The next tab shows your traffic sources. The bar chart shows all traffic sources, but you can easily filter these by channel grouping using the slicer to the right.


We’ve included a bubble chart showing visit engagement by channel grouping. The y-axis shows the average number of pages viewed by a session, while the x-axis shows the average time spent on each page.

Notice the Organic Search bubble in the upper right corner? These sessions view many pages and spend a long time on the site.

Content usage

What’s special about this report? Well, it shows Hostname (domains) and Page combined with Sessions.

In GA you actually can’t do this. You can’t combine Hostname or Page with Sessions. This is because of the way GA has organized its data storage.

What is great about the report tab below is that you can easily filter your top pages by hostname. Simply click on one of the domains in the bar chart to the left, and you will see the other one changes immediately.


Visiting time

Here you can see traffic during working hours, weekends and even seasons such as summer or winter. Again we’ve gone a bit beyond what you can do in GA. We’ve added a calendar and a time of day dimension with more interesting attributes.


Now comes our favorite part: Clickstreams! This is kind of the “proof” that we deliver hit-level GA data. Each row is a hit (a pageview or en event).

You can see exactly what individual visitors do!



Geography: Isn’t that more or less the same as in the GA interface? Not quite! The treemap in the upper left corner divides North Americans into Northeast, West, South, and Midwest. Yet this dimension doesn’t exist in GA!



Waiting for another surprise? Well, this one is not that special, but nonetheless useful. It shows statistics on devices, browsers and operating systems.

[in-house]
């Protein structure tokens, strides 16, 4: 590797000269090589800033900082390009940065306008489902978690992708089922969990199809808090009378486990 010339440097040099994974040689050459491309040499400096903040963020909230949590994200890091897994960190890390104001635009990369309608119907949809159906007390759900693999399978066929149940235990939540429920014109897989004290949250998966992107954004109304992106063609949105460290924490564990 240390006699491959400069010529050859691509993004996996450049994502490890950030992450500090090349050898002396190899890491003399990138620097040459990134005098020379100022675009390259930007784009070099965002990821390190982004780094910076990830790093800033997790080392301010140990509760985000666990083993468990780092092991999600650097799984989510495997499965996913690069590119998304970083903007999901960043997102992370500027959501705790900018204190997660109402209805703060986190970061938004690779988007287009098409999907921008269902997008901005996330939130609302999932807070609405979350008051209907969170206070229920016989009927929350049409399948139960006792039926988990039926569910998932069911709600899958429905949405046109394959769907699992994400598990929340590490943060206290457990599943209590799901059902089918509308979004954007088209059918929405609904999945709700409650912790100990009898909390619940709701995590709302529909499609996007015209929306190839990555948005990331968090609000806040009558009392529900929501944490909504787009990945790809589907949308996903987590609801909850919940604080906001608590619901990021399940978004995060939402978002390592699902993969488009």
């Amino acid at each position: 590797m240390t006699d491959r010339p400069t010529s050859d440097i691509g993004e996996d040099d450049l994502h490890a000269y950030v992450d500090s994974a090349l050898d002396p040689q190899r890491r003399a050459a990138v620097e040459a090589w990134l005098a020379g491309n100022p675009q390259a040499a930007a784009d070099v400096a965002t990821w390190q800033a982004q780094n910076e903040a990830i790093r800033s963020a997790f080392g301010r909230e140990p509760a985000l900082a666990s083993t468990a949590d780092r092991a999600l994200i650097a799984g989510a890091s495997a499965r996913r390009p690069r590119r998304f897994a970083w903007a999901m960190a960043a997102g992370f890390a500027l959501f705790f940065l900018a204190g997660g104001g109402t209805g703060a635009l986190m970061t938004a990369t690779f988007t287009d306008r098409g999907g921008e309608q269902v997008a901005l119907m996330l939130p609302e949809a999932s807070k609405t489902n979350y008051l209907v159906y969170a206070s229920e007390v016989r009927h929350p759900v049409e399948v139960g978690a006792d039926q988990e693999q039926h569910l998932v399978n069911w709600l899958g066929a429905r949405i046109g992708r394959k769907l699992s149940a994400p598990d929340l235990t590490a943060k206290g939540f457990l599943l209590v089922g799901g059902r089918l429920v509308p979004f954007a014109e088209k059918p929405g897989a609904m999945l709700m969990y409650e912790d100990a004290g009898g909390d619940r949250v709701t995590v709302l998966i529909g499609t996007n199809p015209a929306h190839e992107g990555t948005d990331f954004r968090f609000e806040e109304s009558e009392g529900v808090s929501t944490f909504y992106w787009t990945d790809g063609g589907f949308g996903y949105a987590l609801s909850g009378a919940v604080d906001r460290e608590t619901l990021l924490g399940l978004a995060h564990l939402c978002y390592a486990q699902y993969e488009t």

How to use the template with your own data

  1. Sign up for and implement SCITYLANA (it’s free!)
  2. Start a new data extraction so that your GA data is downloaded to your hard drive
  3. Download and install Power BI Desktop (it’s free!)
  4. Download and open our Power BI template
  5. Enter the path of the data folder (the destination you chose during step 2)



Now it’s your turn 🙂 Do you have ideas on how to visualize GA data in new interesting ways? Please let us know and we’ll add them to the template.

What if I could just Ctrl+Copy ALL of my Google Analytics data and Ctrl+Paste them anywhere I would like?


That would be great, certainly fun and probably very powerful!

Well… some people have already been doing this for a while.

The challenge: GA data are aggregated and not super suited for moving anywhere else. I’m not stating that you can’t move it already, but just that aggregated data has a lot of limitations. Behind the scenes, GA tracking data (hits) are counted, grouped, packed and stored in a fixed number of buckets. This is actually pretty smart and practical… when these buckets fit my certain needs.

The frustration: But if they don’t fit my needs?


The solution: SCITYLANA makes sure you can access the original hits and enables you to Ctrl+copy/paste non-aggregated GA data to a destination of your choice. We recommend everyone to store the data in a database and make some really great business decisions using your favorite visualization tool. We have already seen our customers using the hit level data in Microsoft Power BI and Excel. We hope to see it in Tableau and Data Studio soon too.

Psst…! You can try it here